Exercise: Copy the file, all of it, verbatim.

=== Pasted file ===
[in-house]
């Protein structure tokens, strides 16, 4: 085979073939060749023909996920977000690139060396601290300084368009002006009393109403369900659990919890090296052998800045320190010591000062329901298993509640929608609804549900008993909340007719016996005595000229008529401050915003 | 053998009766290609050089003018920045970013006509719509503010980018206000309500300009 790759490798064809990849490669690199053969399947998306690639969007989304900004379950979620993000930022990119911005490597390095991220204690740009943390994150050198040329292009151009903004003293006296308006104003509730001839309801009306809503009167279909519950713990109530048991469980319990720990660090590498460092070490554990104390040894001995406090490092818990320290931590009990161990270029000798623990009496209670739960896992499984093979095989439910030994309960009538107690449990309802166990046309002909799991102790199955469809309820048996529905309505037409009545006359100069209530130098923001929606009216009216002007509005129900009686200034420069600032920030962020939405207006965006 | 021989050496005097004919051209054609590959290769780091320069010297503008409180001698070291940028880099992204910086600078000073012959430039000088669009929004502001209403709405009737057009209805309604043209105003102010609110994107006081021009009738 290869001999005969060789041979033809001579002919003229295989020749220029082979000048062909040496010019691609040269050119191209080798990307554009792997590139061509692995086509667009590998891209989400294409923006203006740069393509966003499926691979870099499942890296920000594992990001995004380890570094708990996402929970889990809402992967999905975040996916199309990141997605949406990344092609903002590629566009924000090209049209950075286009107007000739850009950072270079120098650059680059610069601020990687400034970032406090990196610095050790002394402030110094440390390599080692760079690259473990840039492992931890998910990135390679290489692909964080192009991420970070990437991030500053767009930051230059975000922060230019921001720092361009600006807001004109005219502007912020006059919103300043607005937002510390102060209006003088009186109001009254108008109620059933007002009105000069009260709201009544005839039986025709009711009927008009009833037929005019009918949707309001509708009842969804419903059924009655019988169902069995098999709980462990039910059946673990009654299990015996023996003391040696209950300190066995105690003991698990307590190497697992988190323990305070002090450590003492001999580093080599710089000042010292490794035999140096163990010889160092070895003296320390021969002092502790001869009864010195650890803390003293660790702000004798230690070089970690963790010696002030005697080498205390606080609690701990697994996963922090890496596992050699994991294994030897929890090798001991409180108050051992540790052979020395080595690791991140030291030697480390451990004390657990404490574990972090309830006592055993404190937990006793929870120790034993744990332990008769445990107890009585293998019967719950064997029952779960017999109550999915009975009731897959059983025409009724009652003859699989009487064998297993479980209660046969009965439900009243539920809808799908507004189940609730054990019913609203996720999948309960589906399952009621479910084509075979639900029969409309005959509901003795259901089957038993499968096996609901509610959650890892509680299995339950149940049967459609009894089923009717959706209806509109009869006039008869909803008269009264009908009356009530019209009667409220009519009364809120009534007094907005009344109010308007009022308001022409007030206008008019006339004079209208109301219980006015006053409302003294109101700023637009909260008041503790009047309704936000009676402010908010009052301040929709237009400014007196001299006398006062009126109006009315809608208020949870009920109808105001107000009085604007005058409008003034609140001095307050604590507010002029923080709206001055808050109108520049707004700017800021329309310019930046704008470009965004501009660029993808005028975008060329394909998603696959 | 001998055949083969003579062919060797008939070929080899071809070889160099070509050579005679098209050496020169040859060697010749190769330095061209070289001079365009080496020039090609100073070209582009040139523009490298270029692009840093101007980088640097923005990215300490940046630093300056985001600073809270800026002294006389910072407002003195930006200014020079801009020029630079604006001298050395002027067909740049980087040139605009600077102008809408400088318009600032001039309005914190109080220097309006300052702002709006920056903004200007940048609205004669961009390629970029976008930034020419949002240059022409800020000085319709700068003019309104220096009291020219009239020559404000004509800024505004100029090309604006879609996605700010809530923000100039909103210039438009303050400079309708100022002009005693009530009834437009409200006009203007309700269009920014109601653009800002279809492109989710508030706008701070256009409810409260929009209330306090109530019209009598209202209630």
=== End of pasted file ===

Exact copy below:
[in-house]
């Protein structure tokens, strides 16, 4: 085979073939060749023909996920977000690139060396601290300084368009002006009393109403369900659990919890090296052998800045320190010591000062329901298993509640929608609804549900008993909340007719016996005595000229008529401050915003 | 053998009766290609050089003018920045970013006509719509503010980018206000309500300009 790759490798064809990849490669690199053969399947998306690639969007989304900004379950979620993000930022990119911005490597390095991220204690740009943390994150050198040329292009151009903004003293006296308006104003509730001839309801009306809503009167279909519950713990109530048991469980319990720990660090590498460092070490554990104390040894001995406090490092818990320290931590009990161990270029000798623990009496209670739960896992499984093979095989439910030994309960009538107690449990309802166990046309002909799991102790199955469809309820048996529905309505037409009545006359100069209530130098923001929606009216009216002007509005129900009686200034420069600032920030962020939405207006965006 | 021989050496005097004919051209054609590959290769780091320069010297503008409180001698070291940028880099992204910086600078000073012959430039000088669009929004502001209403709405009737057009209805309604043209105003102010609110994107006081021009009738 290869001999005969060789041979033809001579002919003229295989020749220029082979000048062909040496010019691609040269050119191209080798990307554009792997590139061509692995086509667009590998891209989400294409923006203006740069393509966003499926691979870099499942890296920000594992990001995004380890570094708990996402929970889990809402992967999905975040996916199309990141997605949406990344092609903002590629566009924000090209049209950075286009107007000739850009950072270079120098650059680059610069601020990687400034970032406090990196610095050790002394402030110094440390390599080692760079690259473990840039492992931890998910990135390679290489692909964080192009991420970070990437991030500053767009930051230059975000922060230019921001720092361009600006807001004109005219502007912020006059919103300043607005937002510390102060209006003088009186109001009254108008109620059933007002009105000069009260709201009544005839039986025709009711009927008009009833037929005019009918949707309001509708009842969804419903059924009655019988169902069995098999709980462990039910059946673990009654299990015996023996003391040696209950300190066995105690003991698990307590190497697992988190323990305070002090450590003492001999580093080599710089000042010292490794035999140096163990010889160092070895003296320390021969002092502790001869009864010195650890803390003293660790702000004798230690070089970690963790010696002030005697080498205390606080609690701990697994996963922090890496596992050699994991294994030897929890090798001991409180108050051992540790052979020395080595690791991140030291030697480390451990004390657990404490574990972090309830006592055993404190937990006793929870120790034993744990332990008769445990107890009585293998019967719950064997029952779960017999109550999915009975009731897959059983025409009724009652003859699989009487064998297993479980209660046969009965439900009243539920809808799908507004189940609730054990019913609203996720999948309960589906399952009621479910084509075979639900029969409309005959509901003795259901089957038993499968096996609901509610959650890892509680299995339950149940049967459609009894089923009717959706209806509109009869006039008869909803008269009264009908009356009530019209009667409220009519009364809120009534007094907005009344109010308007009022308001022409007030206008008019006339004079209208109301219980006015006053409302003294109101700023637009909260008041503790009047309704936000009676402010908010009052301040929709237009400014007196001299006398006062009126109006009315809608208020949870009920109808105001107000009085604007005058409008003034609140001095307050604590507010002029923080709206001055808050109108520049707004700017800021329309310019930046704008470009965004501009660029993808005028975008060329394909998603696959 | 001998055949083969003579062919060797008939070929080899071809070889160099070509050579005679098209050496020169040859060697010749190769330095061209070289001079365009080496020039090609100073070209582009040139523009490298270029692009840093101007980088640097923005990215300490940046630093300056985001600073809270800026002294006389910072407002003195930006200014020079801009020029630079604006001298050395002027067909740049980087040139605009600077102008809408400088318009600032001039309005914190109080220097309006300052702002709006920056903004200007940048609205004669961009390629970029976008930034020419949002240059022409800020000085319709700068003019309104220096009291020219009239020559404000004509800024505004100029090309604006879609996605700010809530923000100039909103210039438009303050400079309708100022002009005693009530009834437009409200006009203007309700269009920014109601653009800002279809492109989710508030706008701070256009409810409260929009209330306090109530019209009598209202209630």